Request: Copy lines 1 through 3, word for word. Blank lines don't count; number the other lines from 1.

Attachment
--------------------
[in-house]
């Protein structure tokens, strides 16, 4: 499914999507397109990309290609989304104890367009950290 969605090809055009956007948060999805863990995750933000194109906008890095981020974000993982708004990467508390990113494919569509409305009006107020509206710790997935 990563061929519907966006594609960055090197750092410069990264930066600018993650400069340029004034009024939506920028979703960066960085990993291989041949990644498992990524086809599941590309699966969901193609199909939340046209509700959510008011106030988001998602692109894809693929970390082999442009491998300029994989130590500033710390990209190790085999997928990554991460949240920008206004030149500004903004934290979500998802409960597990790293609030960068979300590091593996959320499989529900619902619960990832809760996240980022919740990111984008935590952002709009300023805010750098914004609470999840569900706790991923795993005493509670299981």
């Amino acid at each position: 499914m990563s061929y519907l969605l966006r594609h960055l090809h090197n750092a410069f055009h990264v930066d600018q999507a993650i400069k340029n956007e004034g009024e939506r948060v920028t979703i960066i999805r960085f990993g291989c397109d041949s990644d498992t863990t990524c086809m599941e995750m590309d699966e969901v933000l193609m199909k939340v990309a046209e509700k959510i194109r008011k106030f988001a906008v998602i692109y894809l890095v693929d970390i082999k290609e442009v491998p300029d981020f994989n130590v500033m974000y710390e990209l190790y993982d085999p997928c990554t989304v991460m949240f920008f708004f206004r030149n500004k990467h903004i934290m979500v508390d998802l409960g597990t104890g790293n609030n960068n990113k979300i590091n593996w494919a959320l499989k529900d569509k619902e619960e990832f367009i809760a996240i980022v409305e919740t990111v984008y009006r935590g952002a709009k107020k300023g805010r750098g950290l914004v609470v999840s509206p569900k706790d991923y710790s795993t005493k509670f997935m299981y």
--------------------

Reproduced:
[in-house]
């Protein structure tokens, strides 16, 4: 499914999507397109990309290609989304104890367009950290 969605090809055009956007948060999805863990995750933000194109906008890095981020974000993982708004990467508390990113494919569509409305009006107020509206710790997935 990563061929519907966006594609960055090197750092410069990264930066600018993650400069340029004034009024939506920028979703960066960085990993291989041949990644498992990524086809599941590309699966969901193609199909939340046209509700959510008011106030988001998602692109894809693929970390082999442009491998300029994989130590500033710390990209190790085999997928990554991460949240920008206004030149500004903004934290979500998802409960597990790293609030960068979300590091593996959320499989529900619902619960990832809760996240980022919740990111984008935590952002709009300023805010750098914004609470999840569900706790991923795993005493509670299981």
């Amino acid at each position: 499914m990563s061929y519907l969605l966006r594609h960055l090809h090197n750092a410069f055009h990264v930066d600018q999507a993650i400069k340029n956007e004034g009024e939506r948060v920028t979703i960066i999805r960085f990993g291989c397109d041949s990644d498992t863990t990524c086809m599941e995750m590309d699966e969901v933000l193609m199909k939340v990309a046209e509700k959510i194109r008011k106030f988001a906008v998602i692109y894809l890095v693929d970390i082999k290609e442009v491998p300029d981020f994989n130590v500033m974000y710390e990209l190790y993982d085999p997928c990554t989304v991460m949240f920008f708004f206004r030149n500004k990467h903004i934290m979500v508390d998802l409960g597990t104890g790293n609030n960068n990113k979300i590091n593996w494919a959320l499989k529900d569509k619902e619960e990832f367009i809760a996240i980022v409305e919740t990111v984008y009006r935590g952002a709009k107020k300023g805010r750098g950290l914004v609470v999840s509206p569900k706790d991923y710790s795993t005493k509670f997935m299981y």